- Component physical dimensions such as length, diameter. The balancing machine should be able to physically accommodate the components.
- Component weight to select a machine capable of handling the component load
- In case a range of components need to be handled, the size of the different components should be physically compatible with the machine. Note that, due to limitations on accuracy, mounting dimensions, drive arrangements, drive power, balancing machines have only a specified range of sizes which they can accommodate on a single machine. Multiple machines may be required to handle very wide range of sizes and weights.
- Accuracy of balancing required, which is decided by the required balancing tolerance. This is usually specified by the component designer based on the application, service speed, acceptable vibration and load limit considerations etc. Guidelines for selecting the tolerance can also be obtained from ISO21940-11 (formerly ISO1940).
- Whether unbalance correction is required or only measurement is sufficient. In case correction is required, the method of correction. Some balancing machines like commonly vertical balancing machines can be outfitted with integrated correction stations.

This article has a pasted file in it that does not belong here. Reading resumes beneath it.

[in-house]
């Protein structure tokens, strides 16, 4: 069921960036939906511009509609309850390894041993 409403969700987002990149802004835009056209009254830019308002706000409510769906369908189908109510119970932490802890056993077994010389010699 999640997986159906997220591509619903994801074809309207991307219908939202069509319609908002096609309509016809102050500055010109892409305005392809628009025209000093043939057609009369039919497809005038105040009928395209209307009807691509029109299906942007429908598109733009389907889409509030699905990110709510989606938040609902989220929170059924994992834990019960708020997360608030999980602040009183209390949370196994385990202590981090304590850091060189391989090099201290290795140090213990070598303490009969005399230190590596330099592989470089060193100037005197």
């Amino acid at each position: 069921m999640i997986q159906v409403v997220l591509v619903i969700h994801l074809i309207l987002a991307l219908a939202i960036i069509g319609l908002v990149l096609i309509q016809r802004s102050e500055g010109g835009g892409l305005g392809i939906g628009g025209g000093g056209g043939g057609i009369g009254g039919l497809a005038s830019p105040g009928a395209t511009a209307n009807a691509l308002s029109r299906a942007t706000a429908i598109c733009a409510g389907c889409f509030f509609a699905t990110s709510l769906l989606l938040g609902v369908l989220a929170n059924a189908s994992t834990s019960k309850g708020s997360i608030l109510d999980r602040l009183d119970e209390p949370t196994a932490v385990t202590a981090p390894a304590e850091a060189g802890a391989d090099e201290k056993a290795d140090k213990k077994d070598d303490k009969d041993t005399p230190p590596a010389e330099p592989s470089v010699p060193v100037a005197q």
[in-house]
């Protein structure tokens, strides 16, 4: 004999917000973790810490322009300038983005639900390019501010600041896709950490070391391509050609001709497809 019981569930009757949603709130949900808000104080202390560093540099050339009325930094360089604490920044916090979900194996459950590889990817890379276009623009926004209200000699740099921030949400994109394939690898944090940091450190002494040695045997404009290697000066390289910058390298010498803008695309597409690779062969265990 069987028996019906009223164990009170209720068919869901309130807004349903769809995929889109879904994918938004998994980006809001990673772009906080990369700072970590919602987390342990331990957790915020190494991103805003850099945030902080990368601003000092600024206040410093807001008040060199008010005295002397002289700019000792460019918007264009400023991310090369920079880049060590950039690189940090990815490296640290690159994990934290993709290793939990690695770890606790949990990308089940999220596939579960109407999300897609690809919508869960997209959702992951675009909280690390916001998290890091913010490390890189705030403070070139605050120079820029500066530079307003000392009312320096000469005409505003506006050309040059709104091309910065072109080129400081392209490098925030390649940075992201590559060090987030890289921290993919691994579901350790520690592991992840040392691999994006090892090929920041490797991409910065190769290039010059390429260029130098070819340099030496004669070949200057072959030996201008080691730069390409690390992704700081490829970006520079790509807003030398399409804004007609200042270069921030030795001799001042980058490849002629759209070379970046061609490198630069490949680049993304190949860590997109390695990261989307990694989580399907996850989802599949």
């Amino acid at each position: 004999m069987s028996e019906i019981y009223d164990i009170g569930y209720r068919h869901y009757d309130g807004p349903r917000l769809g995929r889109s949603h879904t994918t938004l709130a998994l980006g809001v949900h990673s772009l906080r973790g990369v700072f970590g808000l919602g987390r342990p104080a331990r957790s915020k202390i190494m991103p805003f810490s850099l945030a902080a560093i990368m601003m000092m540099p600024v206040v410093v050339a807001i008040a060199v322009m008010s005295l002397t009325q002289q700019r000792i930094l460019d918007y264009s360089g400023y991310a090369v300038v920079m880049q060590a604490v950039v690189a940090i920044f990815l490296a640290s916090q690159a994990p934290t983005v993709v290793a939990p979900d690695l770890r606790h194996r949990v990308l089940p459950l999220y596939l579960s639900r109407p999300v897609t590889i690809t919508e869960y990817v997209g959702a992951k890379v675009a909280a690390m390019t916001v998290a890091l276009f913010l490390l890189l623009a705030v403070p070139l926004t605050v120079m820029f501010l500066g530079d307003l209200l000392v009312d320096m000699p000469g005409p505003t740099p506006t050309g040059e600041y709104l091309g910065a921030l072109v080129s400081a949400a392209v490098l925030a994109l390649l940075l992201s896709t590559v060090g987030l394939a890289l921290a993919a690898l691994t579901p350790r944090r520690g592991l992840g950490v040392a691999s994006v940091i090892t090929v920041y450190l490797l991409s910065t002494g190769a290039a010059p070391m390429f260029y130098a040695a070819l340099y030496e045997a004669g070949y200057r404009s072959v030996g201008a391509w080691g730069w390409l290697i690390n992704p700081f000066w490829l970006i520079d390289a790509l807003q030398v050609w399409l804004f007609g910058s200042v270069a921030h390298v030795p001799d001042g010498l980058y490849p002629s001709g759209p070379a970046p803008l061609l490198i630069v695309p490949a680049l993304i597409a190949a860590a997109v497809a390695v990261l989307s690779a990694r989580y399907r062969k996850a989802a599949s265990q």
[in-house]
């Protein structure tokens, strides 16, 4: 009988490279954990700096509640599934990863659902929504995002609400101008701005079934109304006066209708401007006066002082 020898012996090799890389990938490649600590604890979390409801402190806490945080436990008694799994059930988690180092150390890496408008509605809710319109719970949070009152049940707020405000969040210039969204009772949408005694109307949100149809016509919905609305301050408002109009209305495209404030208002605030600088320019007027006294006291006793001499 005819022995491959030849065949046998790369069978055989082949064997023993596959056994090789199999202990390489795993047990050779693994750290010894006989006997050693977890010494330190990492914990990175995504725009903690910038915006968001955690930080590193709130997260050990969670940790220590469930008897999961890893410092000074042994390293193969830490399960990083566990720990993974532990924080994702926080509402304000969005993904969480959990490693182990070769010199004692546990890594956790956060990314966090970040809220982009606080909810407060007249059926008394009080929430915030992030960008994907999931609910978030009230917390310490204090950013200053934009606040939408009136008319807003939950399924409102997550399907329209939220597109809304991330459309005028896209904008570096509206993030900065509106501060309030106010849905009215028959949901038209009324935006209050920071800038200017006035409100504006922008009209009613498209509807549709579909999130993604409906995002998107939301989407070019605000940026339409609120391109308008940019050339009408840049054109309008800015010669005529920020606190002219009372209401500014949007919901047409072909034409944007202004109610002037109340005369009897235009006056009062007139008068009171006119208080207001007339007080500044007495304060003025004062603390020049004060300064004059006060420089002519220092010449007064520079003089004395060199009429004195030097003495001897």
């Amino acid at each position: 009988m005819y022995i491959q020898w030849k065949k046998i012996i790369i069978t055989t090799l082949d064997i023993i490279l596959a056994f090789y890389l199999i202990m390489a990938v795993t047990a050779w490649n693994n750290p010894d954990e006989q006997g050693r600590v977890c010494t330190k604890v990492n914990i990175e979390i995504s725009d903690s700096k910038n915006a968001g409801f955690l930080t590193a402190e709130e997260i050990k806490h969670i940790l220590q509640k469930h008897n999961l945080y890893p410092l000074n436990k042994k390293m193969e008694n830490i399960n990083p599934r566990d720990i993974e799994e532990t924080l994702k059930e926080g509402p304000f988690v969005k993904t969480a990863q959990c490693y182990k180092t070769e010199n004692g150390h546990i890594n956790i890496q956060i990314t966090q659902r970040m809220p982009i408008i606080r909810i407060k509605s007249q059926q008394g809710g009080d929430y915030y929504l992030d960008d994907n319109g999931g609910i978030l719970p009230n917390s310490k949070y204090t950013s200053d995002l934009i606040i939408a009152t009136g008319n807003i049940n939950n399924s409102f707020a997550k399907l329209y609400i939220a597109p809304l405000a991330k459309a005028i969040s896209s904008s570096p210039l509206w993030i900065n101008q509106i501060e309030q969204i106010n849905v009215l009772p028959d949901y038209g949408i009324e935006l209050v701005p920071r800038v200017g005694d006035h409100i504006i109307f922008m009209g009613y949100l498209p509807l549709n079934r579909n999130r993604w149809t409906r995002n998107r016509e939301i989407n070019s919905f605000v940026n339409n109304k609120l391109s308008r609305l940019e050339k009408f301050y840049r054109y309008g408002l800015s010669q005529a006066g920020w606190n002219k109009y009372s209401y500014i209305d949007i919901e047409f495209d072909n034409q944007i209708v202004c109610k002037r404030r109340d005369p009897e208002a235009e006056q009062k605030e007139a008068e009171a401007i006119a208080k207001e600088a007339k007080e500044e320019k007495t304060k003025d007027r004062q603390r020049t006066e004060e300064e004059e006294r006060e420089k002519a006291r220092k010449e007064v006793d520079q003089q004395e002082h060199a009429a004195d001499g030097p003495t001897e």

- Type of component. The type of component being balanced plays a role in the selection and decisions on tooling, power and operation range of the balancing machine. Some components may be optimally balanced on a special purpose machine or assembly balancing machine for improved balancing accuracy and better end product.
More information is available in the FAQ on choosing between the various types of balancing machines. Feel free to send us your component specs, drawings or requirements, we can make suitable balancing machine recommendations.
I have an old balancing machine that is not working. Is it possible to retrofit it?
Yes. Precibalance offers balancing machine instrumentation and upgrade kits for old balancing machines. A balancing machine with the mechanical and electricals like motor, drive in working condition can be upgraded to a modern computerized machine with Precibalance balancing machine instrumentation. Visit the balancing instrumentation page for more information. A wide range of balancing machines can be upgraded with various combinations of drives, and mounting arrangements.
What type of components can be balanced?
Most rotating components can be balanced. However, the design of the components and the commercial considerations may dictate the balancing requirements. A wide range of components can be balanced on Precibalance balancing machines
- electrical rotors
- fans balancing
- impellers balancing
- pumps balancing
- turbines balancing
- centrifuges balancing
- fan,motors and pulleys in assembly,
- automobile components balancing
- textile components balancing
- oil mill components balancing
- wind turbine parts balancing
- roll balancing
- paper industry parts balancing
- mining components balancing